6 Camping Safety Tips to Get You Through the Summer

Camping and spending time in the great outdoors is a fun way to bond with the family. Hearing the birds, feeling the breeze, and getting out of the house can do everyone a world of good. That is definitely the case right now, with the coronavirus still raging.

You’ll feel good being out in nature, but some dangers exist of which you and your family should be aware. Follow these tips if you’re roughing it this summer, and everyone in your party can stay safe.

Fire Danger

There’s something wholesome and primal about sitting around in front of a blazing fire. It’s the American way to roast hotdogs and marshmallows, but you also need to be aware of wildfire danger. Every year, wildfires:

  • Burn many woodland acres, particularly in California and the Pacific Northwest
  • Cause millions in property damage
  • Kill many people and leave others homeless

The thing about wildfires, though, is that you can prevent many of them. Make sure not to start a campfire where there is lots of dried brush around. You should also clear the area around the fire, keeping in mind that sparks can fly a significant distance in high winds.

Venomous Snakes

In many states, venomous snakes live that can deliver a nasty bite. Their venom may be fatal to young children, and even to some adults if you can’t get medical attention in time. Be aware of:

  • Copperheads
  • Cottonmouths
  • Various rattlesnake species

You can find venomous snakes in nearly every state. If you’re going to be heading into the woods, desert, swamp, or elsewhere snakes live, tell your kids to watch out for them, and do so yourself.  

It’s helpful if you can get a wildlife field guide to identify the snakes you see. You can also look at pictures of them online before you go, to get an idea of what you should look for as you navigate their territory.

Ticks

In summer’s height, ticks proliferate, and you and the rest of your family need to look out for them. Ticks often wait in tall grass for animals to come along to which they can attach themselves. They also drop down from trees, so if you’re walking through the woods, you might make a tempting target.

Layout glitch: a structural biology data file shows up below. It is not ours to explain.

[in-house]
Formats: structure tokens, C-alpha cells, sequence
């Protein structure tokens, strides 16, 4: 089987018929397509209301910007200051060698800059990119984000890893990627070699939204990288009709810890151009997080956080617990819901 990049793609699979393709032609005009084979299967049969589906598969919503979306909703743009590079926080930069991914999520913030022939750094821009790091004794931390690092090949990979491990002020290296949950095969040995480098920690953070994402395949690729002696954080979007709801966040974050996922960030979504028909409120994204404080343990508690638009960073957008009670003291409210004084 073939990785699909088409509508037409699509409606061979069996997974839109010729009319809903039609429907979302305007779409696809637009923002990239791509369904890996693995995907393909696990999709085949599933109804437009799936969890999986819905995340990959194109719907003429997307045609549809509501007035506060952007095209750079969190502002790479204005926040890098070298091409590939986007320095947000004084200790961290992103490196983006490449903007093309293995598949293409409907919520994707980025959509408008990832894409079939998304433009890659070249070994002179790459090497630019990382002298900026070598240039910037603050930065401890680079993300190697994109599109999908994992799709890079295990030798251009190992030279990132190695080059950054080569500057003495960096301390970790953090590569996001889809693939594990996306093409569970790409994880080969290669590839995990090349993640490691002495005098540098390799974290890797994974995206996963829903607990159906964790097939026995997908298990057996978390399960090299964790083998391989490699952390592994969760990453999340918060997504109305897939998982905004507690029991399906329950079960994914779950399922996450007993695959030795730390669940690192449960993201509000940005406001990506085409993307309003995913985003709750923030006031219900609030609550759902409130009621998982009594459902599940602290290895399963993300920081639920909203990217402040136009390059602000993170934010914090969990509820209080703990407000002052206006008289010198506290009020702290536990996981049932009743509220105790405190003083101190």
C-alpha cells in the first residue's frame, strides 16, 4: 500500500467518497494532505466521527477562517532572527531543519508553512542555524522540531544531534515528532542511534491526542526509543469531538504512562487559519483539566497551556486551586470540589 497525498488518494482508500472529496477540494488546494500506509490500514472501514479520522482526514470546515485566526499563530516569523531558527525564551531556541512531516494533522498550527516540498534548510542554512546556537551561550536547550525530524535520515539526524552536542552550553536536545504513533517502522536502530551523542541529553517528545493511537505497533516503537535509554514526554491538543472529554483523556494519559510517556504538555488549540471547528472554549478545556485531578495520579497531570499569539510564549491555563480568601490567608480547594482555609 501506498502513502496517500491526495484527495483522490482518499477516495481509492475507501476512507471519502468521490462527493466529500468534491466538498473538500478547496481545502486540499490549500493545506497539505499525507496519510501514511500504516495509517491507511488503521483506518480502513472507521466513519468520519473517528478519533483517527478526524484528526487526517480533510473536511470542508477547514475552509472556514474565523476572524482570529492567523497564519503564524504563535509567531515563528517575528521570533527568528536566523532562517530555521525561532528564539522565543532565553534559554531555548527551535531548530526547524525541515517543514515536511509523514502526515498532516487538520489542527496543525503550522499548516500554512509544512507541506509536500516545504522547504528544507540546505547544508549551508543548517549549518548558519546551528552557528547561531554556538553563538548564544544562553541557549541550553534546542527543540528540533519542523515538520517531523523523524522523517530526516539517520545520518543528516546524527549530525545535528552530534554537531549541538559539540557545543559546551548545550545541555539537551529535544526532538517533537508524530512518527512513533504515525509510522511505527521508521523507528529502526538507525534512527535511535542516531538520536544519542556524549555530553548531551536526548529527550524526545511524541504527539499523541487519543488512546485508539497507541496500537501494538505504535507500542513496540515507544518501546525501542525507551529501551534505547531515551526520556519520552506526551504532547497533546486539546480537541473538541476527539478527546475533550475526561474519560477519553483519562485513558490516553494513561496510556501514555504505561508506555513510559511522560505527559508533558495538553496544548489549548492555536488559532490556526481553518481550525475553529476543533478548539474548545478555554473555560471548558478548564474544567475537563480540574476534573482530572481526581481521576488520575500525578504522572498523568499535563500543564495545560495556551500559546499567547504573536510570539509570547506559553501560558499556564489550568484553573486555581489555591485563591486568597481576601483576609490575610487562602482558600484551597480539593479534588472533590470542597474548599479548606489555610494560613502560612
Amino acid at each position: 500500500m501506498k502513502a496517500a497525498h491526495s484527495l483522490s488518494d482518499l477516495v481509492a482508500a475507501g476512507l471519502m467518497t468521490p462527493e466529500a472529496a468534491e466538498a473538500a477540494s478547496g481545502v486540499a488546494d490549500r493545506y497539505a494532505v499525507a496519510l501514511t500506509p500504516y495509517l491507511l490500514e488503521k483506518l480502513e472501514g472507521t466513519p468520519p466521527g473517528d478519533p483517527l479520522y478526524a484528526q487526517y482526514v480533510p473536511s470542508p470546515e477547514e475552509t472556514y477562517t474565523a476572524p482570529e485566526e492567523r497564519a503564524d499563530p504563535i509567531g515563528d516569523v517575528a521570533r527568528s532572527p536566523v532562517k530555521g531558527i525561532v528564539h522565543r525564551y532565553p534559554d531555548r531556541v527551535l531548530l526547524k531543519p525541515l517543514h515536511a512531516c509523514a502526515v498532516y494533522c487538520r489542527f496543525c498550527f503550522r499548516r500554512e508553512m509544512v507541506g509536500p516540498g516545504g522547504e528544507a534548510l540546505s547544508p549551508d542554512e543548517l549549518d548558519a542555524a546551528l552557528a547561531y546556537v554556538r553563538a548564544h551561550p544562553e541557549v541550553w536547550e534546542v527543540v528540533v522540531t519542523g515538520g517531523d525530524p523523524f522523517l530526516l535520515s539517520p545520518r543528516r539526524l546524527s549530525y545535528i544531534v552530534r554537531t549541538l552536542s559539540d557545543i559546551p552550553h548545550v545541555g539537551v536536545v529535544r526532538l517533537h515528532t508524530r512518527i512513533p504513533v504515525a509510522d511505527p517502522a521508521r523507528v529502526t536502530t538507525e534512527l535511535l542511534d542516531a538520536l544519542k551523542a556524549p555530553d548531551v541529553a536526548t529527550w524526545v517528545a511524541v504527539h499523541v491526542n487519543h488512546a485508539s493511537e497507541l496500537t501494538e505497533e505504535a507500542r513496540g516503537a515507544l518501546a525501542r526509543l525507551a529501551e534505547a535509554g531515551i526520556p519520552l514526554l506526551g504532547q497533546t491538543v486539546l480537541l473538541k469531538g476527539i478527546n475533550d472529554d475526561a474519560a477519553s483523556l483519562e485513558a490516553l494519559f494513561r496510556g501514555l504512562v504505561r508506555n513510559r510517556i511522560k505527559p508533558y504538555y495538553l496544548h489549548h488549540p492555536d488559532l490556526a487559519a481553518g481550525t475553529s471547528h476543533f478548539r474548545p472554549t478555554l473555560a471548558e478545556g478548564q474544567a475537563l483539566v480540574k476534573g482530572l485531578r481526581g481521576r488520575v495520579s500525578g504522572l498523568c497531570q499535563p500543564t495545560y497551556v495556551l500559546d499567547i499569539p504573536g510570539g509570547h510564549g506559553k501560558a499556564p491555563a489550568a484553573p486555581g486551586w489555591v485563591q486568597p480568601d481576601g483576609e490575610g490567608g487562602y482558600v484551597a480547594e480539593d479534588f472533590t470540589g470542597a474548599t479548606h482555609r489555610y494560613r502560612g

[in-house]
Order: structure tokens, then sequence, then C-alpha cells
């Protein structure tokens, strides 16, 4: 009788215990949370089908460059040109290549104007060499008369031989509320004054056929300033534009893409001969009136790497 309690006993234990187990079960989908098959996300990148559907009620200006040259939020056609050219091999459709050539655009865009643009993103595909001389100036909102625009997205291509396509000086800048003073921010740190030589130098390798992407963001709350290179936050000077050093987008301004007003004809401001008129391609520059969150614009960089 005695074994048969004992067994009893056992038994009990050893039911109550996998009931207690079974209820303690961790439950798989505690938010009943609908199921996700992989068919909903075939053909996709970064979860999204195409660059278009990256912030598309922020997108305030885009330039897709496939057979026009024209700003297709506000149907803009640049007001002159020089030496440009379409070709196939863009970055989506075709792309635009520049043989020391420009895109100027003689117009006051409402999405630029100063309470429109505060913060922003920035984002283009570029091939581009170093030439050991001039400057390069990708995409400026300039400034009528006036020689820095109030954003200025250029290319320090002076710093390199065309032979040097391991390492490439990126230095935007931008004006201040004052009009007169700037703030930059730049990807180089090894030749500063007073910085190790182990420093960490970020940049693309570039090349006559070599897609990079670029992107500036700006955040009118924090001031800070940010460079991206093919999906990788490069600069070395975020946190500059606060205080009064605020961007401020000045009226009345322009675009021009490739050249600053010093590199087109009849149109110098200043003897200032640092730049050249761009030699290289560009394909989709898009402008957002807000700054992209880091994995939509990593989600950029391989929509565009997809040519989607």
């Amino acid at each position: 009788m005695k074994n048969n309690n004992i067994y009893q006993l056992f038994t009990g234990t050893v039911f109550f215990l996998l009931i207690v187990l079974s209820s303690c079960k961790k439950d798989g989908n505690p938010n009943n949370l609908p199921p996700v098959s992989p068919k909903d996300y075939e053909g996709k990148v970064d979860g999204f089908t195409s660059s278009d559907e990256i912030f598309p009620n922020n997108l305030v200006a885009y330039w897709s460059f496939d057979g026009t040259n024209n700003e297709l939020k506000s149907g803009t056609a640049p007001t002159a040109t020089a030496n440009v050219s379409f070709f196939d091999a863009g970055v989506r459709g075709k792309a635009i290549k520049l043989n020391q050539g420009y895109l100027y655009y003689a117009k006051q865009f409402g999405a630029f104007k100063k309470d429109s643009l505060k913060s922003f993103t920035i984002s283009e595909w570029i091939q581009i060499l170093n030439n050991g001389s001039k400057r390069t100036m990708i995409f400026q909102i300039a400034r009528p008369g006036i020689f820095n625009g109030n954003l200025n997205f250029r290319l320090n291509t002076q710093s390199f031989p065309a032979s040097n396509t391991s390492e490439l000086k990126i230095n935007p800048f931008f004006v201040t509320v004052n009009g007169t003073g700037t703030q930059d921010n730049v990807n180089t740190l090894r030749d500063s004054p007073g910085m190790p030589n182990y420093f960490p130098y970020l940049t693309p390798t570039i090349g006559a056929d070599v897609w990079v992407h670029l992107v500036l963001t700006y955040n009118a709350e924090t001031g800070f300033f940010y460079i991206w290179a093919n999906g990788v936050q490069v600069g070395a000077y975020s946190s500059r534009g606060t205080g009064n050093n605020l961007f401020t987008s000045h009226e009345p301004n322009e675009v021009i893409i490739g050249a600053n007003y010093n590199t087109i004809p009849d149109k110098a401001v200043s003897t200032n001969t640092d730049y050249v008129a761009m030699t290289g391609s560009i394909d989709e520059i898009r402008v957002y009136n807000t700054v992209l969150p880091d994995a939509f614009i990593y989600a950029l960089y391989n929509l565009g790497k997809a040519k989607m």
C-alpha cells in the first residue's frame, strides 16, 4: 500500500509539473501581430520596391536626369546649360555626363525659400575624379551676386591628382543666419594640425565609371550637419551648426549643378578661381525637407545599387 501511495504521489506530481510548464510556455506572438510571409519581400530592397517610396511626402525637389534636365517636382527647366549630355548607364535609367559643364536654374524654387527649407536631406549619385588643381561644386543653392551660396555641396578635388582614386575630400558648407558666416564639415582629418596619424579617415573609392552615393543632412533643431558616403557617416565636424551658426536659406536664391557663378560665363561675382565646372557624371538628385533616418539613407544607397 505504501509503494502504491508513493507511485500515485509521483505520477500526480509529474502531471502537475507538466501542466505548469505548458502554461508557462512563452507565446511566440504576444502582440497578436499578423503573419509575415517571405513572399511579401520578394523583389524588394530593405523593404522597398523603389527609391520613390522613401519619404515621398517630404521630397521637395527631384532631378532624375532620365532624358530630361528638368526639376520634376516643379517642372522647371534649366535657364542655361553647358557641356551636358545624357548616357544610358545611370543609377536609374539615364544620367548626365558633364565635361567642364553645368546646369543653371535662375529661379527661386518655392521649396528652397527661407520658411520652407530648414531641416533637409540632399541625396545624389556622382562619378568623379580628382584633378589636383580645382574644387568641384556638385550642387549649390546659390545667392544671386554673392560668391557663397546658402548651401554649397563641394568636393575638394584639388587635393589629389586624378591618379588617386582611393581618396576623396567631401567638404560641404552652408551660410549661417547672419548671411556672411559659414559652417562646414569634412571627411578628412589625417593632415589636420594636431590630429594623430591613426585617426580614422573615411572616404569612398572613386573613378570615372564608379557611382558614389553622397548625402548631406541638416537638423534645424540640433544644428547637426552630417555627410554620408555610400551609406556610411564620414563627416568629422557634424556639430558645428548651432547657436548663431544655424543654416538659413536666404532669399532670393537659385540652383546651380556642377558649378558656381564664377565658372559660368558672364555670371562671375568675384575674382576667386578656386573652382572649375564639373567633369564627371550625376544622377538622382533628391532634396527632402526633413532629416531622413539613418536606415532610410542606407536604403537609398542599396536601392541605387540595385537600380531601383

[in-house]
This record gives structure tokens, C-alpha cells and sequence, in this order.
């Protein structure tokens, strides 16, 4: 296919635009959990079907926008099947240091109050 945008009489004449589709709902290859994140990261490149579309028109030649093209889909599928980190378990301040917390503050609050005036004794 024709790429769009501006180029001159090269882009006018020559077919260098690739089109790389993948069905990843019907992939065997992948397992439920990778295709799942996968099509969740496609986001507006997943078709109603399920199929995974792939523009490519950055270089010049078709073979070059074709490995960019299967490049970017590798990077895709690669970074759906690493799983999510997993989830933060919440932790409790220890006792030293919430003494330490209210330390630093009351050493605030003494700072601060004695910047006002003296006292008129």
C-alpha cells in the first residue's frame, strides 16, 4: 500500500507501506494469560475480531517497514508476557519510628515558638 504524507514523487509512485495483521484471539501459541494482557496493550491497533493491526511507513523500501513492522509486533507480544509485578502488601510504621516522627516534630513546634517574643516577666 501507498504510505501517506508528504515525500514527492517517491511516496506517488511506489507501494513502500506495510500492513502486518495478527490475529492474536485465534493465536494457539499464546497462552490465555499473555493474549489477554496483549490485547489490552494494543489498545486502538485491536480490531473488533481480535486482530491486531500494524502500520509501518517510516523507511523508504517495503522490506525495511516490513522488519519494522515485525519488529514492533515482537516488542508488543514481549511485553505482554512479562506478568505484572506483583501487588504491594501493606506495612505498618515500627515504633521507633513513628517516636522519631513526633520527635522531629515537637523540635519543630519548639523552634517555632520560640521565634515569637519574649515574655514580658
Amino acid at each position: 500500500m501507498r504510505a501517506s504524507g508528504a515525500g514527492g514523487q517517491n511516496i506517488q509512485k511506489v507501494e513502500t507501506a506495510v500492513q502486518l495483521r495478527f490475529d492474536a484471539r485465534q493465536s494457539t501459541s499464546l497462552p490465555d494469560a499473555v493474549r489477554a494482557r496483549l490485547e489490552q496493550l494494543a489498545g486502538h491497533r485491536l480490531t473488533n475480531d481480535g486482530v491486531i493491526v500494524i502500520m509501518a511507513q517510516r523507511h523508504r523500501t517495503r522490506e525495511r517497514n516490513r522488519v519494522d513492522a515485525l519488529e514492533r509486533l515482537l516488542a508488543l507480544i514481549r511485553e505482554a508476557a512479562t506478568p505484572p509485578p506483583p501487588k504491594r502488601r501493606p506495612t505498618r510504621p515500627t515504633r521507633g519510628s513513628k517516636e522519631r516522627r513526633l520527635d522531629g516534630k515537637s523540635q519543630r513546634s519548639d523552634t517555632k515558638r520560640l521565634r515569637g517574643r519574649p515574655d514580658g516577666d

Wear long-sleeve shirts and long pants to prevent ticks from latching onto you. That’s not much fun in the summer heat, but better to sweat than get Lyme disease, which ticks sometimes carry. When you return from a hike, your whole family should check one another to see if you’ve picked up any unwanted passengers.

Wild Animals

There are other potentially threatening animals living in some regions. Depending on where you and your family decide to do your camping, you might be in wolf territory, or bear, or mountain lion. Coyotes live in many states as well.

Bears and mountain lions are apex predators, and one might hunt you if it’s hungry enough. It’s more likely that they’ll go after smaller, weaker prey, so if you have young children in your group, it’s them you need to watch out for more than anyone else.

You’ll be safer if you stay in a group. Don’t let anyone wander off by themselves. You should do a little research before you go on your trip to know what to do if you encounter a dangerous animal.

Dehydration

Dehydration is something that can happen quite easily during the summer. That is particularly true if you’re hiking during the hottest part of the day in areas with little shade.

You should try to drink eight eight-ounce glasses of water per day, or even more if you’re sweating quite a bit. Bring water with you when you go camping. You don’t know if there’s going to be a potable water source nearby or a store from which you can replenish your supplies.

Bees, Wasps, and Hornets

One more potential concern during your camping adventure is bees, hornets, and wasps. Any of those three can deliver a nasty sting. What’s worse, some people have allergies, and for them, a sting is perilous.

Make sure to watch out in areas where stinging insects congregate. Give them a wide berth, and don’t do anything to agitate them.

These types of insects protect their hives, and they act as one against threats. You don’t want to have a whole horde of angry insects dive-bombing you.

If you watch out for these threats, you and your family should enjoy your camping adventure.

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